Even in the context of legitimate – excuse me, “traditional” – copyrighted works like movies on DVDs, anticircumvention is bad news. Copyright is a delicate balance. It gives creators and their assignees some rights, but it also reserves some rights to the public. For example, an author has no right to prohibit anyone from transcoding his books into assistive formats for the blind. More importantly, though, a creator has a very limited say over what you can do once you lawfully acquire her works. If I buy your book, your painting, or your DVD, it belongs to me. It’s my property. Not my “intellectual property” – a whacky kind of pseudo-property that’s swiss-cheesed with exceptions, easements and limitations – but real, no-fooling, actual tangible property – the kind of thing that courts have been managing through tort law for centuries.

But anticirumvention lets rightsholders invent new and exciting copyrights for themselves – to write private laws without accountability or deliberation – that expropriate your interest in your physical property to their favor. Region-coded DVDs are an example of this: there’s no copyright here or in anywhere I know of that says that an author should be able to control where you enjoy her creative works, once you’ve paid for them. I can buy a book and throw it in my bag and take it anywhere from Toronto to Timbuktu, and read it wherever I am: I can even buy books in America and bring them to the UK, where the author may have an exclusive distribution deal with a local publisher who sells them for double the US shelf-price. When I’m done with it, I can sell it on or give it away in the UK. Copyright lawyers call this “First Sale,” but it may be simpler to think of it as “Capitalism.”

The keys to decrypt a DVD are controlled by an org called DVD-CCA, and they have a bunch of licensing requirements for anyone who gets a key from them. Among these is something called region-coding: if you buy a DVD in France, it’ll have a flag set that says, “I am a French DVD.” Bring that DVD to America and your DVD player will compare the flag to its list of permitted regions, and if they don’t match, it will tell you that it’s not allowed to play your disc.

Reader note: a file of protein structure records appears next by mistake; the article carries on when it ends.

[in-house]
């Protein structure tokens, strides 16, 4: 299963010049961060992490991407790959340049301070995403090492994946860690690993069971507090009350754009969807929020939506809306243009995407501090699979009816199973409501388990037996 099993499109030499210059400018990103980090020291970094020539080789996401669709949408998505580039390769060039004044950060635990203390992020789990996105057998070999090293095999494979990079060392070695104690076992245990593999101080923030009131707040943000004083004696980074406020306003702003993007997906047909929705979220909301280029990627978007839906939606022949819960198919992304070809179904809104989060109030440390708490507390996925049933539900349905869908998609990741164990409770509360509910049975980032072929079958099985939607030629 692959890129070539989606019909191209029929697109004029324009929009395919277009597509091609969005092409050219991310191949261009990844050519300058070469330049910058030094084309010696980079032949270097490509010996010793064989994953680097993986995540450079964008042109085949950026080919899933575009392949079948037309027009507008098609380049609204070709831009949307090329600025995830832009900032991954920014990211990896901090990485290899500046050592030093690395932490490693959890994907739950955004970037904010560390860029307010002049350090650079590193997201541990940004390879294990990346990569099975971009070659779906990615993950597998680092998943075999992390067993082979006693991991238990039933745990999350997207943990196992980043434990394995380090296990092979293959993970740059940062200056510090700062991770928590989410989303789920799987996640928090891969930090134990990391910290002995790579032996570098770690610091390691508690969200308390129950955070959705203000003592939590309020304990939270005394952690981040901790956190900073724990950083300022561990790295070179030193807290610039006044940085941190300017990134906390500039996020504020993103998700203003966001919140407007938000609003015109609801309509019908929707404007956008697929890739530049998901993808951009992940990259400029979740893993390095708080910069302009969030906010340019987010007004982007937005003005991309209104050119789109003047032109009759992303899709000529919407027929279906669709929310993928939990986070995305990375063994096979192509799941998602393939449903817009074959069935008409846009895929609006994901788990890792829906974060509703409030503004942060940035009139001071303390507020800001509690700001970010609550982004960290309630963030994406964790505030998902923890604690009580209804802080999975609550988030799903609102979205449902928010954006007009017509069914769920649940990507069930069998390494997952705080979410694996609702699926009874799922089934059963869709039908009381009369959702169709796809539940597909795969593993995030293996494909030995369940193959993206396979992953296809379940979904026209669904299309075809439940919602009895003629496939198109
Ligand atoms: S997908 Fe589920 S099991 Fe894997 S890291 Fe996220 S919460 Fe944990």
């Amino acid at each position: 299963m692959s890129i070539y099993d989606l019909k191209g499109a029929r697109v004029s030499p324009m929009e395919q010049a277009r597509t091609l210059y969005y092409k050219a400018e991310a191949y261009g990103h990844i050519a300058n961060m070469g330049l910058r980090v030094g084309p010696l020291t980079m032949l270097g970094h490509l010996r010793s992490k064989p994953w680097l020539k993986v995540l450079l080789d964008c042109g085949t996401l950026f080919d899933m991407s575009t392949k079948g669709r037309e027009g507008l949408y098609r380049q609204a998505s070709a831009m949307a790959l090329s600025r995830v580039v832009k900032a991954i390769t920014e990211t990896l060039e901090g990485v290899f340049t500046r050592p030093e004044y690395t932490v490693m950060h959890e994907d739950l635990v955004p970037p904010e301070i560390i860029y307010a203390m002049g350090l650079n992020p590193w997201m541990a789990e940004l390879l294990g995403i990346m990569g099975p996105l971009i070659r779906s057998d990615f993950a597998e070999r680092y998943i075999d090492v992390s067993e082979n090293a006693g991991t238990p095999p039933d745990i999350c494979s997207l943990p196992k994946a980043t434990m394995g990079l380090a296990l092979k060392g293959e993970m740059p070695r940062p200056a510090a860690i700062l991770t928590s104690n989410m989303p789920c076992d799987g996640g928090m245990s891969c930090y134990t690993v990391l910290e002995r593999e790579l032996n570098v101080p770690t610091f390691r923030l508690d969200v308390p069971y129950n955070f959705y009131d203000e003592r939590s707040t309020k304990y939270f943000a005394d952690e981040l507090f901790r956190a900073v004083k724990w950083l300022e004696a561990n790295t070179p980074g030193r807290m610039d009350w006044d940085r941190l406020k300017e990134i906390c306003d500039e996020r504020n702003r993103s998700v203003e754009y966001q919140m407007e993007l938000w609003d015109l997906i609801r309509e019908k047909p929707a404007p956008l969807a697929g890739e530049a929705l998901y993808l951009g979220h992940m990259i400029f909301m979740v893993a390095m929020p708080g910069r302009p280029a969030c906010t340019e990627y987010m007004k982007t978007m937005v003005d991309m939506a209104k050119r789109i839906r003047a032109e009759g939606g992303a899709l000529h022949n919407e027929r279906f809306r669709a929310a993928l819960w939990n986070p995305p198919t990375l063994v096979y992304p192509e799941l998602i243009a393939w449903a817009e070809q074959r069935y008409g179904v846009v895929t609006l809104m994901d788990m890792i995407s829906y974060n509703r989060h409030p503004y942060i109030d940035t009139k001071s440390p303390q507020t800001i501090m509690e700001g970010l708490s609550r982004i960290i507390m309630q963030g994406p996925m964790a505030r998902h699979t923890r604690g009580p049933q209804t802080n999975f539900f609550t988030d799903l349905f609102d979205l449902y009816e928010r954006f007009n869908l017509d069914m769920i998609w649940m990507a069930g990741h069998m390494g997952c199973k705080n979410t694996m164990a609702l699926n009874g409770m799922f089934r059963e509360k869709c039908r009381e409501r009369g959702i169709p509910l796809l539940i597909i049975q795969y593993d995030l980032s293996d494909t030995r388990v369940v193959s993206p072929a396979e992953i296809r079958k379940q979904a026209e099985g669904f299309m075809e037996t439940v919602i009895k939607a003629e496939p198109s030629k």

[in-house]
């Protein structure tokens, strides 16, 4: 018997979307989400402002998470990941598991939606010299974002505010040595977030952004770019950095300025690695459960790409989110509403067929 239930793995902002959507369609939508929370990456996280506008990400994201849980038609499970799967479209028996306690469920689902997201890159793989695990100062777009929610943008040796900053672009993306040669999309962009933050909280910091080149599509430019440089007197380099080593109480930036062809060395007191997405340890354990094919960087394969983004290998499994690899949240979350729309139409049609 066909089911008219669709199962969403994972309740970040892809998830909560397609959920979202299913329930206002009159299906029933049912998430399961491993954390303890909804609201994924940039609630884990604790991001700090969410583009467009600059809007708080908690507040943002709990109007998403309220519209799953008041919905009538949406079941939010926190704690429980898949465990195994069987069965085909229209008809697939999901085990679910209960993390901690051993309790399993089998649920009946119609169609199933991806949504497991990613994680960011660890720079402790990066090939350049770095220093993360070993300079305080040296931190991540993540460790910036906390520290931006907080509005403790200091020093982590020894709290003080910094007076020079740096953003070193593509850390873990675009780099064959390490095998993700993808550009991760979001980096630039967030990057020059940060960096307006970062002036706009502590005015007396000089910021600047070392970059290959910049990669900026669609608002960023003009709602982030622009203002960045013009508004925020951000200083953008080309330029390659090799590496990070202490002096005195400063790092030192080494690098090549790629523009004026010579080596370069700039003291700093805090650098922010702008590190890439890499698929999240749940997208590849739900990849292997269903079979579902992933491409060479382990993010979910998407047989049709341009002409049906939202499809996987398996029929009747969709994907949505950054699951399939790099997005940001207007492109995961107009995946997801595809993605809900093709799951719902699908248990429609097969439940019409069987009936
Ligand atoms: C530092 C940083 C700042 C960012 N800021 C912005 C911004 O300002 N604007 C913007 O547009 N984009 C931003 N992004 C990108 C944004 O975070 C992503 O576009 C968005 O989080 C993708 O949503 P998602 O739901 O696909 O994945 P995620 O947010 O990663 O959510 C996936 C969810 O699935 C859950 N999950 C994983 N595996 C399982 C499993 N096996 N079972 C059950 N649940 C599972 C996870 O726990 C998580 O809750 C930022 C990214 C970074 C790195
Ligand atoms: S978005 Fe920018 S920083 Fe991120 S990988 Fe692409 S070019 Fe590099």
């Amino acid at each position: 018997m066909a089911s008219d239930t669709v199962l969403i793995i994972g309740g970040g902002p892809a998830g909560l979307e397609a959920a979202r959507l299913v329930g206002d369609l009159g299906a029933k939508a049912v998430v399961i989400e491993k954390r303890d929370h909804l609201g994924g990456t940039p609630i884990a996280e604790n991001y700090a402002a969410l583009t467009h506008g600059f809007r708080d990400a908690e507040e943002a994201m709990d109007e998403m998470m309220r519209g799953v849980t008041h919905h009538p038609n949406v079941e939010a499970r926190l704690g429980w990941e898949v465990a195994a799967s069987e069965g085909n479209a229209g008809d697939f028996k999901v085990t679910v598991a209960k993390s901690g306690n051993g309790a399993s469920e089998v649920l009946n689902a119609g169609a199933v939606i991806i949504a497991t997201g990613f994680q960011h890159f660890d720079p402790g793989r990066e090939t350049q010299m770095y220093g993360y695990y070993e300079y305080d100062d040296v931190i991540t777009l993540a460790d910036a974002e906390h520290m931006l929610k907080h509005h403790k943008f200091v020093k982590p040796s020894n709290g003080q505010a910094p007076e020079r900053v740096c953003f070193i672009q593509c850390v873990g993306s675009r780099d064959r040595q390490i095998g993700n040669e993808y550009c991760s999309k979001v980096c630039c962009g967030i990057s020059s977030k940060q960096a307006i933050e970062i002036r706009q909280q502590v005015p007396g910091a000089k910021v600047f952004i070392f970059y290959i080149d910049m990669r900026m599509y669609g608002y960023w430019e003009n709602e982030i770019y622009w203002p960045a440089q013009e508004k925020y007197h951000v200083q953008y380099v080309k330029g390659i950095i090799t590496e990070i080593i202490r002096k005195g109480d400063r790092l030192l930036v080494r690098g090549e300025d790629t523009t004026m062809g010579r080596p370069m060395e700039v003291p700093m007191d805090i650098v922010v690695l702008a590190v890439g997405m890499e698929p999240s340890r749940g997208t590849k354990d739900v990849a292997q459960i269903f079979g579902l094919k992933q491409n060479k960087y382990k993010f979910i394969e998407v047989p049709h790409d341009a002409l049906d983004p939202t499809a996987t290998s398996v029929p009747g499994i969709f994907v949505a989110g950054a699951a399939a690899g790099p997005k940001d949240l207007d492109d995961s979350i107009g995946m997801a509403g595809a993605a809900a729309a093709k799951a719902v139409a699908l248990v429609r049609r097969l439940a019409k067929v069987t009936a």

Remember: there is no copyright that says that an author gets to do this. When we wrote the copyright statutes and granted authors the right to control display, performance, duplication, derivative works, and so forth, we didn’t leave out “geography" by accident. That was on-purpose.

So when your French DVD won’t play in America, that’s not because it’d be illegal to do so: it’s because the studios have invented a business-model and then invented a copyright law to prop it up. The DVD is your property and so is the DVD player, but if you break the region-coding on your disc, you’re going to run afoul of anticircumvention.

That’s what happened to Jon Johansen, a Norweigan teenager who wanted to watch French DVDs on his Norweigan DVD player. He and some pals wrote some code to break the CSS so that he could do so. He’s a wanted man here in America; in Norway the studios put the local fuzz up to bringing him up on charges of unlawfully trespassing upon a computer system. When his defense asked, “Which computer has Jon trespassed upon?” the answer was: “His own.”

His no-fooling, real and physical property has been expropriated by the weird, notional, metaphorical intellectual property on his DVD: DRM only works if your record player becomes the property of whomever’s records you’re playing.


Introduction  •  1. DRM systems don’t work  •  2. DRM systems are bad for society  •  3. DRM systems are bad for biz  •  4. DRM systems are bad for artists  •  5. DRM is a bad business-move for MSFT  •  Copyright